Cleaning Up Your Sleep

Most of us look forward to going to bed after a long day, but some people dread it. Why? Because they can’t fall asleep, or keep waking up in the middle of the night. This isn’t just an annoying thing that makes you cranky the next day. It can cause serious health issues!

In fact, recent studies have shown that regular insomnia during your adult life is a huge indicator for neurodegenerative disease in late life. If that’s not a good reason to sleep in, we don’t know what is! But if you can’t sleep well, here are some ways to clean up your sleep.

Insomnia and Sleep Hygiene

Insomnia isn’t just having one or two sleepless nights. It’s a habitual thing and it affects millions of Americans every year. Around 30% of Americans suffer from it on occasion and around 10% have a chronic insomnia problem. Plus, it’s more likely to affect women than men.

To help fight insomnia, the first thing to do is to practice good sleep habits, also known as sleep hygiene. You could have good sleep hygiene and still have trouble sleeping, in which case we’d recommend seeing a physician, but it’s the place to start.

No Recreational Drugs Before Bed

Caffeine and nicotine are both stimulants and can interfere with your body’s ability to sleep. Taking them even hours before your bedtime can still have an effect. Try to take caffeine only in the morning and try to quit cigarettes. Nicotine addiction has a host of other problems besides poor sleep.

Limit Screen Time Before Bed

Our internal sleep clock uses light to send signals of tiredness or wakefulness. Artificial light, especially blue light from screens, will interfere with these signals. Instead of using your phone just before bed, try reading a book instead, or at least using a Kindle or similar non-color eReader to wind down.

Cut Out the Light

Besides the light from screens, sensitive people can tell when an LED is shining on them. Even the red light from a digital clock can keep them up, not to mention the growing number of blue and white LEDs on electronic devices.

It’s a good idea to hide your clock anyway when you go to bed. If you’re up and you’re staring at the digits changing, it’ll only add to your stress and anxiety. If you think to yourself, “if only I got to sleep NOW I’d get X hours of sleep,” it’s time to hide the clock.

Also, if you make your room as dark as possible before bed, that will send a strong signal to your brain that it’s time to go to sleep. You could even buy blackout curtains and use towels to block light leaking in around your bedroom door.

Use the Bed Only for Bed (and Sex)

Many people use the bed for things other than sleep and sex. They might sit up and watch TV, or even work from it. That might feel comfortable, but your brain will start to associate the bed with these other activities too and keep you up.

Make it a habit to only use your bed for sleep and sex. That’s what beds are for!

Control Your Temperature

When the sun goes down, the air gets cooler. Our bodies naturally associate that drop in temperature with sleep time. There are several things you can do to cool your room and your body before bed.

  • Turn down the AC
  • Sleep with fewer clothes on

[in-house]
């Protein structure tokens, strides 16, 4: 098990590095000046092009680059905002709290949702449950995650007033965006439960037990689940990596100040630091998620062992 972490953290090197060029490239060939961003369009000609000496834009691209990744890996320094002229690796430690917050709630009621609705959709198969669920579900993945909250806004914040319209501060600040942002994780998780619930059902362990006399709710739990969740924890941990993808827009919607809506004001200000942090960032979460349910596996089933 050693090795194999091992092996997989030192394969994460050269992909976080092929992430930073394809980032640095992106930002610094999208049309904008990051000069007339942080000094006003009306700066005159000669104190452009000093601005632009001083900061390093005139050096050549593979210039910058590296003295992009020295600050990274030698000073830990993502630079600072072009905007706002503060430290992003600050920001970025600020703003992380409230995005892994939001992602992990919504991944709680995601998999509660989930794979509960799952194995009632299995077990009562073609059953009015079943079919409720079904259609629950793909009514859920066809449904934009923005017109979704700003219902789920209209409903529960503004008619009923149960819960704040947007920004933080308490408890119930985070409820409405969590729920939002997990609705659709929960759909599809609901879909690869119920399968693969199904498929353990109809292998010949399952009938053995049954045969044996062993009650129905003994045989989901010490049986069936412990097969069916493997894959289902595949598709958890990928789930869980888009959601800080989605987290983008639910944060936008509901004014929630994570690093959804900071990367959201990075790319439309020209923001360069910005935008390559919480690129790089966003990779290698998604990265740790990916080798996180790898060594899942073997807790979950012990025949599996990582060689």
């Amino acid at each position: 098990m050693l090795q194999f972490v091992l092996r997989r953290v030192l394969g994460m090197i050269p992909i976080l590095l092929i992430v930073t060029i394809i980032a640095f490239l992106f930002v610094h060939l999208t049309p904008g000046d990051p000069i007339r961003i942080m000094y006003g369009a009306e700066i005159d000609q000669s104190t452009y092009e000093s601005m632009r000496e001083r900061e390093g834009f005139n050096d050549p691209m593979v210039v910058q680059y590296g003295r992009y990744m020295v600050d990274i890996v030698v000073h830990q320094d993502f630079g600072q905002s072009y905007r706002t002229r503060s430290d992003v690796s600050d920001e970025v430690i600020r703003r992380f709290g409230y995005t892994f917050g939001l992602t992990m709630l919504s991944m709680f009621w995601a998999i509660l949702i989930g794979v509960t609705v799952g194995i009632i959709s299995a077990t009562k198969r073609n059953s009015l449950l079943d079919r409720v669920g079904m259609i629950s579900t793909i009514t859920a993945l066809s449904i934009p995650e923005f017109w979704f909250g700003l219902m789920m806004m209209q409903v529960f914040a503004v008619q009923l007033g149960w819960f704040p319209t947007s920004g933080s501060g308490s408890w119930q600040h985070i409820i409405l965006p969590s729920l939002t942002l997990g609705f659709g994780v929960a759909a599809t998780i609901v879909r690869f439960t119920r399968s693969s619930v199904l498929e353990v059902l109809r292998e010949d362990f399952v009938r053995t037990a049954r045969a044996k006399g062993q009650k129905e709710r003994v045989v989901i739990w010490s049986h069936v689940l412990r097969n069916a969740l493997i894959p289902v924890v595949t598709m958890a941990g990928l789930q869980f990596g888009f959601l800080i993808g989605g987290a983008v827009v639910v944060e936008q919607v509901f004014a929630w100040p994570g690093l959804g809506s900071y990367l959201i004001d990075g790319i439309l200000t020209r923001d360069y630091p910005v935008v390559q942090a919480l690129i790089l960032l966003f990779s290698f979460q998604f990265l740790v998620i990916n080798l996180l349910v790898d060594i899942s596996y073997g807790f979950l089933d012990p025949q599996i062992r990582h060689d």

• Sleep with less bedding

To a naked human, 72 degrees Fahrenheit feels like a normal room temperature, so try to drop your room’s temperature down to the 60s. There are also cooling blankets you can buy that pump water through channels to cool you off, like the ones sold by ChiliSleep, but they’re very expensive!

Stop Counting Sheep

Counting sheep is supposed to work by giving your mind something boring to do, but for many people it’s stimulating instead. A study published in Behavioral Research and Therapy compared counting sheep, doing nothing, and imagining a peaceful scene. Those who imagined the peaceful scene fell asleep 20 minutes earlier than the other two groups.

Try Melatonin + CBD

Melatonin is one of the body’s signals to tell us it’s time to sleep. Levels start to rise around 2 hours before bedtime, so it’s good to start winding down your day around then. But if your body cannot create melatonin effectively, you can supplement it.

Our CBD Softgels with Melatonin give your brain the power to fight against insomnia. The melatonin will increase your brain’s sleepiness signals while the CBD calms down your nervous system.

These softgels are also good for people with delayed sleep phase syndrome and for those who experience jet lag. However, less is more. If melatonin doesn’t work after a week, stop taking it and see a doctor. Also, once you’re in a regular rhythm a month or two after taking it, try stopping and see if the new cycle sticks.

Melatonin should not be used if you’re pregnant or breastfeeding. Like with all supplements, we recommend speaking to your doctor before starting it.

Try Doze Off Sleep Blend

Another thing you can try is aromatherapy + CBD using our Doze Off roller. This blend uses the scents of lavender, tangerine, and cedarwood, plus the power of CBD, to help you fall asleep fast.

Simply roll a little on the inside of your wrists, behind your earlobes, and on the bottom of your big toes before bed. These are pulse points that absorb the benefits of CBD and essential oils much faster.

You can get both Doze Off and our CBD + Melatonin softgels by ordering our Sleep bundle. The next time you get a coupon from being a subscriber to our mailing list, you may be able to get both of them at a significant discount!

Get Some Shuteye!

Insomnia is no longer just a thing to worry about for the next day. It can lead to life-long problems and a diminished late life. So get some shuteye! Practice the tips you just read and give those two products a try. Let us know how we helped you improve your sleep!

Leave a Comment

Your email address will not be published. Required fields are marked *